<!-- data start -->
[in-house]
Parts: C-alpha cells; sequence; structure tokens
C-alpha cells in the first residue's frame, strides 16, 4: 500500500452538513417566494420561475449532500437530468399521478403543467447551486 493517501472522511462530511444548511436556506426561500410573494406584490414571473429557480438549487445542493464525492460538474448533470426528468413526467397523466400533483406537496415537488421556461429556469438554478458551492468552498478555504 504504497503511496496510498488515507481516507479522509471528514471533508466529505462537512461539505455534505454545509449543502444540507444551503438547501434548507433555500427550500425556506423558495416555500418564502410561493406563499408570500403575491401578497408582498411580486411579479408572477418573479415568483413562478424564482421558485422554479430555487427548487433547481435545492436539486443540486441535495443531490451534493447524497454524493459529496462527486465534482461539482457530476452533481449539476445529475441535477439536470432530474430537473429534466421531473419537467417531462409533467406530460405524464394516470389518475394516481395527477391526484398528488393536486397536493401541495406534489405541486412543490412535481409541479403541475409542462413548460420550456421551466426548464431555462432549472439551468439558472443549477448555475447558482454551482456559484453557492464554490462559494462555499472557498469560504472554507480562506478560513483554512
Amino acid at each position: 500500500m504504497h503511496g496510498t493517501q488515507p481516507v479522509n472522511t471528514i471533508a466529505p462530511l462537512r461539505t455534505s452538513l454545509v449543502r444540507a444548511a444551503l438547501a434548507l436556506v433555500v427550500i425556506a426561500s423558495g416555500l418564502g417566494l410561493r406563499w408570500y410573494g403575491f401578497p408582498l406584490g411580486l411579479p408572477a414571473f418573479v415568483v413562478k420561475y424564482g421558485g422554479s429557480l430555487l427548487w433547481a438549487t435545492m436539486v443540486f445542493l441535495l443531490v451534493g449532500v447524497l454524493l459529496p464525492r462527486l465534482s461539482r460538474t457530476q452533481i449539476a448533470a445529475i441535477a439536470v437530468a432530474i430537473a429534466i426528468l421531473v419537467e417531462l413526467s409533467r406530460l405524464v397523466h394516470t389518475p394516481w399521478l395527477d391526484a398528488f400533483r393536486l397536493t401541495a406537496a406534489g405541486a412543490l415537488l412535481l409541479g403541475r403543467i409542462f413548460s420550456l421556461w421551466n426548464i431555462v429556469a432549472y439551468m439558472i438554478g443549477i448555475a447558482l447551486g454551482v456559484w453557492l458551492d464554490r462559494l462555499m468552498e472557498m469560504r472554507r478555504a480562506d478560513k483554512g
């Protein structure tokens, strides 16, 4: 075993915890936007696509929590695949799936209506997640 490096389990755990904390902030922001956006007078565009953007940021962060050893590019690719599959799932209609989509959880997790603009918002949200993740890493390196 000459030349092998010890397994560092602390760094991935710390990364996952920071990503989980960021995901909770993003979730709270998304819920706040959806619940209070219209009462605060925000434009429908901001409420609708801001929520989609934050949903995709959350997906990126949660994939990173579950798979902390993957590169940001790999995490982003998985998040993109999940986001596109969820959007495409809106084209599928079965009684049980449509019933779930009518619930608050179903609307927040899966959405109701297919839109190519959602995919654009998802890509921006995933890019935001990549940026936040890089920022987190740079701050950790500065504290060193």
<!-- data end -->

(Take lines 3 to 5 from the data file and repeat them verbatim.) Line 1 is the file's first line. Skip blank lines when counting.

C-alpha cells in the first residue's frame, strides 16, 4: 500500500452538513417566494420561475449532500437530468399521478403543467447551486 493517501472522511462530511444548511436556506426561500410573494406584490414571473429557480438549487445542493464525492460538474448533470426528468413526467397523466400533483406537496415537488421556461429556469438554478458551492468552498478555504 504504497503511496496510498488515507481516507479522509471528514471533508466529505462537512461539505455534505454545509449543502444540507444551503438547501434548507433555500427550500425556506423558495416555500418564502410561493406563499408570500403575491401578497408582498411580486411579479408572477418573479415568483413562478424564482421558485422554479430555487427548487433547481435545492436539486443540486441535495443531490451534493447524497454524493459529496462527486465534482461539482457530476452533481449539476445529475441535477439536470432530474430537473429534466421531473419537467417531462409533467406530460405524464394516470389518475394516481395527477391526484398528488393536486397536493401541495406534489405541486412543490412535481409541479403541475409542462413548460420550456421551466426548464431555462432549472439551468439558472443549477448555475447558482454551482456559484453557492464554490462559494462555499472557498469560504472554507480562506478560513483554512
Amino acid at each position: 500500500m504504497h503511496g496510498t493517501q488515507p481516507v479522509n472522511t471528514i471533508a466529505p462530511l462537512r461539505t455534505s452538513l454545509v449543502r444540507a444548511a444551503l438547501a434548507l436556506v433555500v427550500i425556506a426561500s423558495g416555500l418564502g417566494l410561493r406563499w408570500y410573494g403575491f401578497p408582498l406584490g411580486l411579479p408572477a414571473f418573479v415568483v413562478k420561475y424564482g421558485g422554479s429557480l430555487l427548487w433547481a438549487t435545492m436539486v443540486f445542493l441535495l443531490v451534493g449532500v447524497l454524493l459529496p464525492r462527486l465534482s461539482r460538474t457530476q452533481i449539476a448533470a445529475i441535477a439536470v437530468a432530474i430537473a429534466i426528468l421531473v419537467e417531462l413526467s409533467r406530460l405524464v397523466h394516470t389518475p394516481w399521478l395527477d391526484a398528488f400533483r393536486l397536493t401541495a406537496a406534489g405541486a412543490l415537488l412535481l409541479g403541475r403543467i409542462f413548460s420550456l421556461w421551466n426548464i431555462v429556469a432549472y439551468m439558472i438554478g443549477i448555475a447558482l447551486g454551482v456559484w453557492l458551492d464554490r462559494l462555499m468552498e472557498m469560504r472554507r478555504a480562506d478560513k483554512g
């Protein structure tokens, strides 16, 4: 075993915890936007696509929590695949799936209506997640 490096389990755990904390902030922001956006007078565009953007940021962060050893590019690719599959799932209609989509959880997790603009918002949200993740890493390196 000459030349092998010890397994560092602390760094991935710390990364996952920071990503989980960021995901909770993003979730709270998304819920706040959806619940209070219209009462605060925000434009429908901001409420609708801001929520989609934050949903995709959350997906990126949660994939990173579950798979902390993957590169940001790999995490982003998985998040993109999940986001596109969820959007495409809106084209599928079965009684049980449509019933779930009518619930608050179903609307927040899966959405109701297919839109190519959602995919654009998802890509921006995933890019935001990549940026936040890089920022987190740079701050950790500065504290060193």